Steve Sullivan, at 5 feet 8, 161 pounds, is not the biggest man in the NHL.
Or on his team. Or his line.
Or almost anywhere outside his locker-room stall.
At 37, he certainly is not the Penguins' youngest player. And, having missed 161 games because of injury the past four seasons -- that's only six fewer than the total in which he appeared -- Sullivan likely is not the most durable.
None of that, however, dissuaded the Penguins from signing him as a free agent July 1 and penciling him in for a role that could make Sullivan one of the key variables in their 2011-12 season.
He is scheduled to be a top-six winger -- most likely with Evgeni Malkin as his center -- and to get significant work on the power play, including time on the point.
Sullivan will fill those niches not because of his vital statistics, but because of the offensive ones the Penguins are convinced he still can generate.
"He's an offensive player," said assistant coach Tony Granato, who oversees the forwards. "He's gifted. He sees things ordinary players don't see.
"The chemistry [Sullivan and Malkin] have had in the times they've played together in this training camp, it looks like a pretty nice combination."
Sullivan practiced on a line with Malkin and James Neal Thursday, but whether he will be there -- or anywhere in the lineup -- when the Penguins visit Chicago at 8 tonight in their next-to-last preseason game is not certain.
That decision likely will not be made until today, when Sullivan informs the medical staff how the groin he tweaked in the intrasquad scrimmage in Wilkes-Barre last Monday feels a day after a demanding workout.
Assuming there are no complications, Sullivan hopes to dress for the game tonight and one Sunday in Detroit.
"If it feels great, I'd like to get into both," he said.
Sullivan's on-ice interaction with his teammates has been limited to practices and the game in Wilkes-Barre, so participating in an exhibition game or two should help him to get acclimated to his new club.
"I'm trying to [absorb] all the different systems and all the different plays we have and put them into game-type situations," he said. "Familiarize myself with the systems going at game speed."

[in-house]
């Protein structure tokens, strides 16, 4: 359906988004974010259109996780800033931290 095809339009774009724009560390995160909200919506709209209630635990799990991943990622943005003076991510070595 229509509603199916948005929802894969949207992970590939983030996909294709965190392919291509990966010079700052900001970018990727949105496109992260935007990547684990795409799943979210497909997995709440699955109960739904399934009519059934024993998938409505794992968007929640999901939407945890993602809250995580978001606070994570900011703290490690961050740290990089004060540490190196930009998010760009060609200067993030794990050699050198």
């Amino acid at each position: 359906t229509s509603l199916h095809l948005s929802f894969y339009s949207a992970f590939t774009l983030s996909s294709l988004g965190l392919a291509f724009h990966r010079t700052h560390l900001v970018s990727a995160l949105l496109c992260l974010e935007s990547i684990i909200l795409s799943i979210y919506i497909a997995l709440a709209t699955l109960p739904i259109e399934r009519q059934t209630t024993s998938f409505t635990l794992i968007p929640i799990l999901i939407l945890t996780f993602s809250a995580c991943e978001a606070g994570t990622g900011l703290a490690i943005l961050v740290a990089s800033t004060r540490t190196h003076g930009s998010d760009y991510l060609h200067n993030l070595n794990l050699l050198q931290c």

Sullivan's games-missed numbers aside, he is not injury-prone, in the conventional sense. He is more like, catastrophic-injury prone.
He missed the entire 2007-08 season because of a back problem that eventually required surgery and 40 more games the next season while recovering from that operation. He appeared in all 82 in 2009-10, then sat out 38 last season because of a groin problem.
"When I've missed time, it's been a lot of time," he said.
Penguins officials know a bit about having key players out for extended stretches -- Malkin, Sidney Crosby and Jordan Staal combined to miss 120 games last season -- but insist they have no special concerns about Sullivan's ability to withstand an 82-game grind.
Sullivan said his intent is to play in every one and that "I'm not going to set the bar lower than 82," and Granato said the coaching staff has the same mindset. There is, he said, no plan to give Sullivan nights off simply to rest him.
"We want him in there as much as possible, obviously," Granato said. "He's going to play, when he's healthy."
If the current plan holds, Sullivan will log a meaningful percentage of his ice time on the power play. He has experience on the point and is a right-handed shot, which is significant when the Penguins' man-advantage units feature lefties such as Crosby, Malkin, Neal and Chris Kunitz and only a few right shots such as Kris Letang and Tyler Kennedy.
"That gives us another [dimension] to our power play that we really didn't have last year," Granato said. "That should help us a lot."
If it does, and if the Sullivan-Malkin partnership meshes the way the Penguins hope, the numbers Sullivan puts up will mean more than most others. Including his height, weight and man-games lost totals.
NOTES -- Sidney Crosby has not been cleared for contact, but was jostled a good bit during a scrimmage Thursday. Coach Dan Bylsma said Crosby and the other injured players figure to accompany the Penguins on their season-opening swing through Western Canada next week. ... Right winger Nick Johnson, assigned to the Penguins' minor league team in Wilkes-Barre Wednesday, was claimed on waivers by Minnesota.